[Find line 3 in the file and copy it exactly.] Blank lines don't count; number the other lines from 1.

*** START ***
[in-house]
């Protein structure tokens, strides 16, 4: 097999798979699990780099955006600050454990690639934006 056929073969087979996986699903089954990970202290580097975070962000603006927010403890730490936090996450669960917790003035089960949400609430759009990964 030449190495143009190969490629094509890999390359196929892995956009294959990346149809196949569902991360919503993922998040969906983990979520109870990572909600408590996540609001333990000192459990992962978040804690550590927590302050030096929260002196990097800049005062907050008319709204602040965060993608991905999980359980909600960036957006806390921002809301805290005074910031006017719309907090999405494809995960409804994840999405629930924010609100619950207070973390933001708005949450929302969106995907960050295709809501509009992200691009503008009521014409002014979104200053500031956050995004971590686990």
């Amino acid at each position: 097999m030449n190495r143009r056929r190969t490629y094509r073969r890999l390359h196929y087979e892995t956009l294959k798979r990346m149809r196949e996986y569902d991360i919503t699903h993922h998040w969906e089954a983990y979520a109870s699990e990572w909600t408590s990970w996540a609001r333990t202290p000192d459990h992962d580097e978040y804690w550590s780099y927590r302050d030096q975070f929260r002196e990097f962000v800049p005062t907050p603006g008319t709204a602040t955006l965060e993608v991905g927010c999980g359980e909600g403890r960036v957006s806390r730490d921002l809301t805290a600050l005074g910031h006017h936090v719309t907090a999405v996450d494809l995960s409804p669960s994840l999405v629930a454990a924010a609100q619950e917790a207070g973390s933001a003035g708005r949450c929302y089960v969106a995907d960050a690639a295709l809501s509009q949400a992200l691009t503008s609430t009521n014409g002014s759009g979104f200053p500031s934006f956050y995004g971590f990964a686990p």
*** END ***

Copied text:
């Amino acid at each position: 097999m030449n190495r143009r056929r190969t490629y094509r073969r890999l390359h196929y087979e892995t956009l294959k798979r990346m149809r196949e996986y569902d991360i919503t699903h993922h998040w969906e089954a983990y979520a109870s699990e990572w909600t408590s990970w996540a609001r333990t202290p000192d459990h992962d580097e978040y804690w550590s780099y927590r302050d030096q975070f929260r002196e990097f962000v800049p005062t907050p603006g008319t709204a602040t955006l965060e993608v991905g927010c999980g359980e909600g403890r960036v957006s806390r730490d921002l809301t805290a600050l005074g910031h006017h936090v719309t907090a999405v996450d494809l995960s409804p669960s994840l999405v629930a454990a924010a609100q619950e917790a207070g973390s933001a003035g708005r949450c929302y089960v969106a995907d960050a690639a295709l809501s509009q949400a992200l691009t503008s609430t009521n014409g002014s759009g979104f200053p500031s934006f956050y995004g971590f990964a686990p």